Second, there is the idea of forgiveness. In the context of a covenant relationship between a supernatural and humanity, human beings had to somehow account for the things they did that were out of alignment with what their supernatural wanted. This is what the Jewish sacrificial system was largely about: staying in alignment with the values of their supernatural. It became something of an obsession in Jewish society. Keeping oneself pure, remaining personally in step with religious law, became more important than risky acts of justice or compassion. People were perhaps apt to disconnect from real, deep community because they didn't want to be scrutinized. Even today, a lot of people are more concerned about what they have done wrong, what other people have done wrong, what people might be thinking about doing wrong, or what wrong motives they may have had for doing something that seems quite good on the outside. It is also much easier to stay in a judgmental frame of mind when you're focused on how people are failing.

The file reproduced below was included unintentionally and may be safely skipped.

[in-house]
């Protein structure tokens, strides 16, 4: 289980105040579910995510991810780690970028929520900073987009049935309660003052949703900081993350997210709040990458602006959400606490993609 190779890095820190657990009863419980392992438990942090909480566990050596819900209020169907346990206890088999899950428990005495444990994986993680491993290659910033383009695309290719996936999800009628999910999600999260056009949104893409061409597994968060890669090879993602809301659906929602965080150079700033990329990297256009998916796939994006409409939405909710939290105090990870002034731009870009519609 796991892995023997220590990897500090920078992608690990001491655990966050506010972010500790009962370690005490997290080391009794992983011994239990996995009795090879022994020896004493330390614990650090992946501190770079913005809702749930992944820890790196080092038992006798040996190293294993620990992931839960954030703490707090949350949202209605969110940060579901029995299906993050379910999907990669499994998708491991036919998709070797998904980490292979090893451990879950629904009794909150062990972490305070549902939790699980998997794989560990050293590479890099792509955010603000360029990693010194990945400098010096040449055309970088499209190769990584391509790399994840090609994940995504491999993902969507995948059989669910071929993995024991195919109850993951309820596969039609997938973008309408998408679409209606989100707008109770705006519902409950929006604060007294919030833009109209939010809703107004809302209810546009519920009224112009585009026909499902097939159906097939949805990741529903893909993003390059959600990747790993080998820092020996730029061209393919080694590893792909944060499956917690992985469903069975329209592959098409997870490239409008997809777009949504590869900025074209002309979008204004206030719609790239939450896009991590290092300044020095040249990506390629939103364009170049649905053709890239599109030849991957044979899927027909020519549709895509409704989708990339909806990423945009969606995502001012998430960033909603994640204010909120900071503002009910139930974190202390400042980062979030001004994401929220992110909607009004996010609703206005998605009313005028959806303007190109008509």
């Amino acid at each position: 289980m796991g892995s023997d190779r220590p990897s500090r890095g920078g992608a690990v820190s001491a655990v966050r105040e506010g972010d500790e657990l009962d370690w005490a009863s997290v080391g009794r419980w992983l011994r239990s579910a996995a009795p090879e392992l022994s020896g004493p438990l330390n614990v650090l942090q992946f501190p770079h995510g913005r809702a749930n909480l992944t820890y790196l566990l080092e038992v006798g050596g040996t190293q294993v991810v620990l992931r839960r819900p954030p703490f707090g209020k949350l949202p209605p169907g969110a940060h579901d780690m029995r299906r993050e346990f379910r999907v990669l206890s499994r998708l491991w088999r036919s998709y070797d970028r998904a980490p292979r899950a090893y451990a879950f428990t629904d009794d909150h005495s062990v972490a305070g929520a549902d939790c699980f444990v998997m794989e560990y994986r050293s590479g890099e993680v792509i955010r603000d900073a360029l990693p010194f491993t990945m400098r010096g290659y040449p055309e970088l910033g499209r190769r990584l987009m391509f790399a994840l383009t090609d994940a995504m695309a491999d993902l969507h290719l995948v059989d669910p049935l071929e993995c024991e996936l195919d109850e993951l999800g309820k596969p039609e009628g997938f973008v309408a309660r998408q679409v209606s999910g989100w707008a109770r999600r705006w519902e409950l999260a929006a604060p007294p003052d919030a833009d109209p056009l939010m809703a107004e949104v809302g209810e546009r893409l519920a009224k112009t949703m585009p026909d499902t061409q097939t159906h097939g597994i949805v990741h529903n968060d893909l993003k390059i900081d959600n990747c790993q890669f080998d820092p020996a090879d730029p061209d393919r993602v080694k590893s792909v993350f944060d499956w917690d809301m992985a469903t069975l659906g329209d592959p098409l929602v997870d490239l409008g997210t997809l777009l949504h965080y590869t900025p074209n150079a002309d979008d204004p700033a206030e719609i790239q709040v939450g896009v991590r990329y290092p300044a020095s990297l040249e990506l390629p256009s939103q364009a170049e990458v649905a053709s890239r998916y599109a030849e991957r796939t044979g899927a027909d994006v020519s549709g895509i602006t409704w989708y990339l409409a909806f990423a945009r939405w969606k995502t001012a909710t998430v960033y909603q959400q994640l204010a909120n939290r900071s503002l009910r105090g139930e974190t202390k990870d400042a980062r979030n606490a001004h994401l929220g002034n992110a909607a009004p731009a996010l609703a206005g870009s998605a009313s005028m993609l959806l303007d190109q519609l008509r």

The early Christian church solved this issue, but most of them didn't seem to realize it. By inventing a dying and rising messiah figure who eliminated the need for ritual animal sacrifice, the early church essentially said, "We don't have to worry about sin anymore." This is not to imply licentiousness (although some people in the early church apparently did take it that way), but rather to say that the best thing to do when you fall short of your ideal is to get up -- hopefully with the help and embrace of a loving community of people -- and take another run at it. The idea of sinfulness is laced with shame, and it winds up not being incredibly helpful. If we were to accept that we have nothing to fear from getting something wrong, we might get past the self-obsession with where we might spend an imaginary afterlife and focus on things that matter right now -- like how we are in our relationships with the people we encounter every day.